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Originally posted on National Post | News:
The resentments and ambitions that led to the War of 1812 were numerous and complex. The United States was angry about Great Britain’s alliance with the aboriginal peoples, which was hindering America’s westward expansion. Some of its politicians were eager to add British North America to the Union and were spurring the government to invade.
But nothing caused as much resentment in the U.S. as the actions of the Royal Navy. As the European war between Napoleon and Britain continued, the British were determined to prevent supplies from being shipped to France. To enforce the blockade, they began searching and seizing goods on the ships of neutral powers, including the U.S.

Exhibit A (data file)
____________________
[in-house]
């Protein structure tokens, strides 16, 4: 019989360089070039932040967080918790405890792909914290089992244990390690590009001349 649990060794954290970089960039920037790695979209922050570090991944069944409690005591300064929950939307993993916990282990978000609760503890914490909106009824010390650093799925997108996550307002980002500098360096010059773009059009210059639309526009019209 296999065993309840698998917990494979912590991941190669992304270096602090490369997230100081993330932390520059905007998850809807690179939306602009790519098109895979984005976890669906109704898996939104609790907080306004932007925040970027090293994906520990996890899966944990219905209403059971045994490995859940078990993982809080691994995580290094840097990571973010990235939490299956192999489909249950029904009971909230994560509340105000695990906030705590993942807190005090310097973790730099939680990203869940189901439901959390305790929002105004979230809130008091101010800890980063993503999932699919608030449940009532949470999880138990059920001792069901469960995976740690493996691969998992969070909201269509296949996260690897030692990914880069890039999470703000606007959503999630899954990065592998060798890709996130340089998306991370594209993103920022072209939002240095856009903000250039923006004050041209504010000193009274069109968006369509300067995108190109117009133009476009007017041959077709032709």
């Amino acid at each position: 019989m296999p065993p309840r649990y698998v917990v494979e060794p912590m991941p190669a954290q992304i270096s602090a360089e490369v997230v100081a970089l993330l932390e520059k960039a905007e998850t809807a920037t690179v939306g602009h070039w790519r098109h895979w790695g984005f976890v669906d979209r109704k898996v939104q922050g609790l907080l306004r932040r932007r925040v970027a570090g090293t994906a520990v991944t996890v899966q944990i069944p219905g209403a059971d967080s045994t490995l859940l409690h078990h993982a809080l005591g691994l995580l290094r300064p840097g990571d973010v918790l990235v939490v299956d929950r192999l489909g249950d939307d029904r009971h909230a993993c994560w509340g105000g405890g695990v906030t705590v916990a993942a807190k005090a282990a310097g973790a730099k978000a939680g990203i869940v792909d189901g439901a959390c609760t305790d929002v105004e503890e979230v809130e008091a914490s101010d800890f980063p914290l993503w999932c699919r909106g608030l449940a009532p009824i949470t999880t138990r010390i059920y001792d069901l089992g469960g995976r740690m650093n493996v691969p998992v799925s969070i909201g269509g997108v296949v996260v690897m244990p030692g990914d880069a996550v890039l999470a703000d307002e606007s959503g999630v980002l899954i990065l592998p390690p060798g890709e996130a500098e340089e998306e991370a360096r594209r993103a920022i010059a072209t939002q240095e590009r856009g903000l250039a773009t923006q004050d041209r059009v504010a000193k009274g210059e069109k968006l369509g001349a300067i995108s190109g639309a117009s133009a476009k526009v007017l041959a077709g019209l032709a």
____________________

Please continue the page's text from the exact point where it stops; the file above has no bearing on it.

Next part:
“The British also seized any deserters they found on these ships and forced them to serve in the navy, even if the deserters were now American citizens,” says Victor Suthren, a Canadian naval historian and author of the book, The War of 1812. “When the British started doing the same with native-born American sailors, the stage was set for war.”